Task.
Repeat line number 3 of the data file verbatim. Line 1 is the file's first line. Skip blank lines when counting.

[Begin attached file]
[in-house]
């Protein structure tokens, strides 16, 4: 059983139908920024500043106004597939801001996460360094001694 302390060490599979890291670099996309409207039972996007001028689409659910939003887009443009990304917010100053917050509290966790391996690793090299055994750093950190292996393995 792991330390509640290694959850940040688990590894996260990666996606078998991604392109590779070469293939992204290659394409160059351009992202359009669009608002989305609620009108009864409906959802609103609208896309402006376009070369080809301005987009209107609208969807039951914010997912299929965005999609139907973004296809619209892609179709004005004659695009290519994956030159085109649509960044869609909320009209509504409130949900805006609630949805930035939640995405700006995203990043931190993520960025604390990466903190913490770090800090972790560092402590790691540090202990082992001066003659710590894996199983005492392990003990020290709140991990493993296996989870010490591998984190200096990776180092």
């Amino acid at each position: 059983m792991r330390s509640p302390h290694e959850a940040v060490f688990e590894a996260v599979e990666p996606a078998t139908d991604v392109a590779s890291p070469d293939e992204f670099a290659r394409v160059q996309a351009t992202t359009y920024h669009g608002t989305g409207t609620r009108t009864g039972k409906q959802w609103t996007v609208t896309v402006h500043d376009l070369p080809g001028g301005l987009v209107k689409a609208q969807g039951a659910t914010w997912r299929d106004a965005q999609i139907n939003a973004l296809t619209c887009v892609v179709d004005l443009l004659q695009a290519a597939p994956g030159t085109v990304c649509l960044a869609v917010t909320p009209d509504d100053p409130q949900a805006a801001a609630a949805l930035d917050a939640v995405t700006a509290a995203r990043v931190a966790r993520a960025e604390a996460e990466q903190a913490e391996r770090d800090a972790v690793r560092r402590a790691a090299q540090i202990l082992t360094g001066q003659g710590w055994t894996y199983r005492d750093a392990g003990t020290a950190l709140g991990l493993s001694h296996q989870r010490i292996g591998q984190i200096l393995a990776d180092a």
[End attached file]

């Amino acid at each position: 059983m792991r330390s509640p302390h290694e959850a940040v060490f688990e590894a996260v599979e990666p996606a078998t139908d991604v392109a590779s890291p070469d293939e992204f670099a290659r394409v160059q996309a351009t992202t359009y920024h669009g608002t989305g409207t609620r009108t009864g039972k409906q959802w609103t996007v609208t896309v402006h500043d376009l070369p080809g001028g301005l987009v209107k689409a609208q969807g039951a659910t914010w997912r299929d106004a965005q999609i139907n939003a973004l296809t619209c887009v892609v179709d004005l443009l004659q695009a290519a597939p994956g030159t085109v990304c649509l960044a869609v917010t909320p009209d509504d100053p409130q949900a805006a801001a609630a949805l930035d917050a939640v995405t700006a509290a995203r990043v931190a966790r993520a960025e604390a996460e990466q903190a913490e391996r770090d800090a972790v690793r560092r402590a790691a090299q540090i202990l082992t360094g001066q003659g710590w055994t894996y199983r005492d750093a392990g003990t020290a950190l709140g991990l493993s001694h296996q989870r010490i292996g591998q984190i200096l393995a990776d180092a």